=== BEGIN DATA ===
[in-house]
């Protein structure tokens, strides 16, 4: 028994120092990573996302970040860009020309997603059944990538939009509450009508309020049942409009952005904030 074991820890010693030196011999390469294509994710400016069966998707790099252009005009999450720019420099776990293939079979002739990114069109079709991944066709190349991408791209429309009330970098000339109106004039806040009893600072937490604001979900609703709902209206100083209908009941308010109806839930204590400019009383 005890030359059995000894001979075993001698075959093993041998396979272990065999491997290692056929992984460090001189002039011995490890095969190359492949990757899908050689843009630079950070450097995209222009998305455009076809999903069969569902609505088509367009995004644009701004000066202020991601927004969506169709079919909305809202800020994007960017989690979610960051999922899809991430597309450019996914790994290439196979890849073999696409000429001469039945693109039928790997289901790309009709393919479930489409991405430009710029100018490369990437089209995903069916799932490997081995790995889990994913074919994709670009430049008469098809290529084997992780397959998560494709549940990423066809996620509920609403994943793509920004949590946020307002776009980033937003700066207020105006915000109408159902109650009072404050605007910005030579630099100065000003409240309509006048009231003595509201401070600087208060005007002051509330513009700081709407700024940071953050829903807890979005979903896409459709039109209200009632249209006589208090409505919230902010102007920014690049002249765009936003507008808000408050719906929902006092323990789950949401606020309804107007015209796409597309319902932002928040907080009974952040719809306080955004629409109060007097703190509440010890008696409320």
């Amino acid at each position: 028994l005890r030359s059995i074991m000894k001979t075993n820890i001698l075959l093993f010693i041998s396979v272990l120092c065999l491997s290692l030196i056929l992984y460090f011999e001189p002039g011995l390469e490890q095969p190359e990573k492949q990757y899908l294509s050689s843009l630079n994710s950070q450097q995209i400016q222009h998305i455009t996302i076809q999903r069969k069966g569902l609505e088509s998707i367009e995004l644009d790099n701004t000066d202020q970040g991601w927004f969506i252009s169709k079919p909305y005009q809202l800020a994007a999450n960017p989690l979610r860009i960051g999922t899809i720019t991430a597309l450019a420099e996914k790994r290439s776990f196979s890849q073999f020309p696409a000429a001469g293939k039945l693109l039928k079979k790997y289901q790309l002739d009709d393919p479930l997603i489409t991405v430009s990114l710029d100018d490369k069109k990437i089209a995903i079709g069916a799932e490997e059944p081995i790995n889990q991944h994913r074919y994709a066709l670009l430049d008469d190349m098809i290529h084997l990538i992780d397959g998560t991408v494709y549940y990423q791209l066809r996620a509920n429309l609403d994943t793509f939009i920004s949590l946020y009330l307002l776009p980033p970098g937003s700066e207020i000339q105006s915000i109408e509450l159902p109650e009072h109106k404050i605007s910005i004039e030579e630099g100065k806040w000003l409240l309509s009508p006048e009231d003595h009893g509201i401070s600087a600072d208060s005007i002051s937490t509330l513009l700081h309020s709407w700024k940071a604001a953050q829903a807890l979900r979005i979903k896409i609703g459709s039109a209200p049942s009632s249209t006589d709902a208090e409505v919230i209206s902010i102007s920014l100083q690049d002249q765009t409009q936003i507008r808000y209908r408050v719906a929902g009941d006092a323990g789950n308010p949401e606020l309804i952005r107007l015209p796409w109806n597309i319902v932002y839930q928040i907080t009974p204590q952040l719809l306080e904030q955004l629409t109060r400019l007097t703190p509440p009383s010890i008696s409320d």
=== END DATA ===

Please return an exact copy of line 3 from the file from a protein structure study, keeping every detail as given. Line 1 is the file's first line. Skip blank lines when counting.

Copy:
């Amino acid at each position: 028994l005890r030359s059995i074991m000894k001979t075993n820890i001698l075959l093993f010693i041998s396979v272990l120092c065999l491997s290692l030196i056929l992984y460090f011999e001189p002039g011995l390469e490890q095969p190359e990573k492949q990757y899908l294509s050689s843009l630079n994710s950070q450097q995209i400016q222009h998305i455009t996302i076809q999903r069969k069966g569902l609505e088509s998707i367009e995004l644009d790099n701004t000066d202020q970040g991601w927004f969506i252009s169709k079919p909305y005009q809202l800020a994007a999450n960017p989690l979610r860009i960051g999922t899809i720019t991430a597309l450019a420099e996914k790994r290439s776990f196979s890849q073999f020309p696409a000429a001469g293939k039945l693109l039928k079979k790997y289901q790309l002739d009709d393919p479930l997603i489409t991405v430009s990114l710029d100018d490369k069109k990437i089209a995903i079709g069916a799932e490997e059944p081995i790995n889990q991944h994913r074919y994709a066709l670009l430049d008469d190349m098809i290529h084997l990538i992780d397959g998560t991408v494709y549940y990423q791209l066809r996620a509920n429309l609403d994943t793509f939009i920004s949590l946020y009330l307002l776009p980033p970098g937003s700066e207020i000339q105006s915000i109408e509450l159902p109650e009072h109106k404050i605007s910005i004039e030579e630099g100065k806040w000003l409240l309509s009508p006048e009231d003595h009893g509201i401070s600087a600072d208060s005007i002051s937490t509330l513009l700081h309020s709407w700024k940071a604001a953050q829903a807890l979900r979005i979903k896409i609703g459709s039109a209200p049942s009632s249209t006589d709902a208090e409505v919230i209206s902010i102007s920014l100083q690049d002249q765009t409009q936003i507008r808000y209908r408050v719906a929902g009941d006092a323990g789950n308010p949401e606020l309804i952005r107007l015209p796409w109806n597309i319902v932002y839930q928040i907080t009974p204590q952040l719809l306080e904030q955004l629409t109060r400019l007097t703190p509440p009383s010890i008696s409320d």